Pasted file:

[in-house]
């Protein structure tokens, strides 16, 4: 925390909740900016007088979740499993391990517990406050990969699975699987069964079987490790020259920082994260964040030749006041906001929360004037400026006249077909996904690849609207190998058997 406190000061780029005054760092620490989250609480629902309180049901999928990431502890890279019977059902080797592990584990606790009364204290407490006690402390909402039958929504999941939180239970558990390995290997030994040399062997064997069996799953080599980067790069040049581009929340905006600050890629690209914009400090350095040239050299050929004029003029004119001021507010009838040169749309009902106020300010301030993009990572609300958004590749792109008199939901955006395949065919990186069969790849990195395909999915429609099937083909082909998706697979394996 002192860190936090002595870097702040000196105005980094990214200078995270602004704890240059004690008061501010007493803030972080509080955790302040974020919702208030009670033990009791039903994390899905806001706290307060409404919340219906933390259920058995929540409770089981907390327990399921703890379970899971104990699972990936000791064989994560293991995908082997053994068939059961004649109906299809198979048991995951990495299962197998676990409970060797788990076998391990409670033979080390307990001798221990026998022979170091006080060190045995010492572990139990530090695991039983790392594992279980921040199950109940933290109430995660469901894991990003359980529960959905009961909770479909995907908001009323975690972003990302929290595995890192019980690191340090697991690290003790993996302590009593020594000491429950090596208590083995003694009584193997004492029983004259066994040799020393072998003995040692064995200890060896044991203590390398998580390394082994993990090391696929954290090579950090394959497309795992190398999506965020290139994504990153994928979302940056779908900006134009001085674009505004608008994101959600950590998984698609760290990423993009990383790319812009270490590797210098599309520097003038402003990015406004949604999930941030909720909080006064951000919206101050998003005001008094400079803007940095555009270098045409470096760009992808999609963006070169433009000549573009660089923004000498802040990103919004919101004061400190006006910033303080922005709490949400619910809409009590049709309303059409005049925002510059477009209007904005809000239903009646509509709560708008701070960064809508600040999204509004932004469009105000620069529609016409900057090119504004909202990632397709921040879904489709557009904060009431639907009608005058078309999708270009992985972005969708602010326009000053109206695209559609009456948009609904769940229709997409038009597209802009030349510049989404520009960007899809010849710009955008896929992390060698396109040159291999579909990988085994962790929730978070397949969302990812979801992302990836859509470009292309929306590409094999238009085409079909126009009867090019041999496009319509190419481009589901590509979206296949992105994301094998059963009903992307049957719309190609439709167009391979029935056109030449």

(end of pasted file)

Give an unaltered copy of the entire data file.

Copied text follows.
[in-house]
């Protein structure tokens, strides 16, 4: 925390909740900016007088979740499993391990517990406050990969699975699987069964079987490790020259920082994260964040030749006041906001929360004037400026006249077909996904690849609207190998058997 406190000061780029005054760092620490989250609480629902309180049901999928990431502890890279019977059902080797592990584990606790009364204290407490006690402390909402039958929504999941939180239970558990390995290997030994040399062997064997069996799953080599980067790069040049581009929340905006600050890629690209914009400090350095040239050299050929004029003029004119001021507010009838040169749309009902106020300010301030993009990572609300958004590749792109008199939901955006395949065919990186069969790849990195395909999915429609099937083909082909998706697979394996 002192860190936090002595870097702040000196105005980094990214200078995270602004704890240059004690008061501010007493803030972080509080955790302040974020919702208030009670033990009791039903994390899905806001706290307060409404919340219906933390259920058995929540409770089981907390327990399921703890379970899971104990699972990936000791064989994560293991995908082997053994068939059961004649109906299809198979048991995951990495299962197998676990409970060797788990076998391990409670033979080390307990001798221990026998022979170091006080060190045995010492572990139990530090695991039983790392594992279980921040199950109940933290109430995660469901894991990003359980529960959905009961909770479909995907908001009323975690972003990302929290595995890192019980690191340090697991690290003790993996302590009593020594000491429950090596208590083995003694009584193997004492029983004259066994040799020393072998003995040692064995200890060896044991203590390398998580390394082994993990090391696929954290090579950090394959497309795992190398999506965020290139994504990153994928979302940056779908900006134009001085674009505004608008994101959600950590998984698609760290990423993009990383790319812009270490590797210098599309520097003038402003990015406004949604999930941030909720909080006064951000919206101050998003005001008094400079803007940095555009270098045409470096760009992808999609963006070169433009000549573009660089923004000498802040990103919004919101004061400190006006910033303080922005709490949400619910809409009590049709309303059409005049925002510059477009209007904005809000239903009646509509709560708008701070960064809508600040999204509004932004469009105000620069529609016409900057090119504004909202990632397709921040879904489709557009904060009431639907009608005058078309999708270009992985972005969708602010326009000053109206695209559609009456948009609904769940229709997409038009597209802009030349510049989404520009960007899809010849710009955008896929992390060698396109040159291999579909990988085994962790929730978070397949969302990812979801992302990836859509470009292309929306590409094999238009085409079909126009009867090019041999496009319509190419481009589901590509979206296949992105994301094998059963009903992307049957719309190609439709167009391979029935056109030449």